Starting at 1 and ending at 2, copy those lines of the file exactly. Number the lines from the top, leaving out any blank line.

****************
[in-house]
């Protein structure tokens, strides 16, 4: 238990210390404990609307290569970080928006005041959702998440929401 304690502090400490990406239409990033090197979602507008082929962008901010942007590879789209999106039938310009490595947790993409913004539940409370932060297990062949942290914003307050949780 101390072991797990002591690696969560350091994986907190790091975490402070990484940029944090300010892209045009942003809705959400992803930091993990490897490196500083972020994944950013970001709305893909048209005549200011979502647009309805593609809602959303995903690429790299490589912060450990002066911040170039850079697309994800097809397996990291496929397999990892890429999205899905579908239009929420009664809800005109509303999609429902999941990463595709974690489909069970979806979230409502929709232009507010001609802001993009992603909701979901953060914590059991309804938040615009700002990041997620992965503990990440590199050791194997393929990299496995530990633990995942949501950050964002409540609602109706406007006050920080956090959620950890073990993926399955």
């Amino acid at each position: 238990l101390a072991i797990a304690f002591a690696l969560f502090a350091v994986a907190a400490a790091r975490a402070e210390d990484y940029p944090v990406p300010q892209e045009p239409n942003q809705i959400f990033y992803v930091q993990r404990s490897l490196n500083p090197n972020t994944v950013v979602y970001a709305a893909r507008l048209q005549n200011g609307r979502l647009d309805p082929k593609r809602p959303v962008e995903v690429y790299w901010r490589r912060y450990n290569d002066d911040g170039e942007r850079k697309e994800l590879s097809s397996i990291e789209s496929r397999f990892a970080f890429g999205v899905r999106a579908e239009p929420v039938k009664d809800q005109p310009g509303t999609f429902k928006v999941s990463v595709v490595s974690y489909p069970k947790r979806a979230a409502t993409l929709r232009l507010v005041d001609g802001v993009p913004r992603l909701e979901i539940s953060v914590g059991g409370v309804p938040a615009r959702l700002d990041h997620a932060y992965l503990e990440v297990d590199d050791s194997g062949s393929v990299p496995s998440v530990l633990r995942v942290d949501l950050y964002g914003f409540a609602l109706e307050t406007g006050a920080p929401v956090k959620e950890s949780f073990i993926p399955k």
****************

[in-house]
């Protein structure tokens, strides 16, 4: 238990210390404990609307290569970080928006005041959702998440929401 304690502090400490990406239409990033090197979602507008082929962008901010942007590879789209999106039938310009490595947790993409913004539940409370932060297990062949942290914003307050949780 101390072991797990002591690696969560350091994986907190790091975490402070990484940029944090300010892209045009942003809705959400992803930091993990490897490196500083972020994944950013970001709305893909048209005549200011979502647009309805593609809602959303995903690429790299490589912060450990002066911040170039850079697309994800097809397996990291496929397999990892890429999205899905579908239009929420009664809800005109509303999609429902999941990463595709974690489909069970979806979230409502929709232009507010001609802001993009992603909701979901953060914590059991309804938040615009700002990041997620992965503990990440590199050791194997393929990299496995530990633990995942949501950050964002409540609602109706406007006050920080956090959620950890073990993926399955």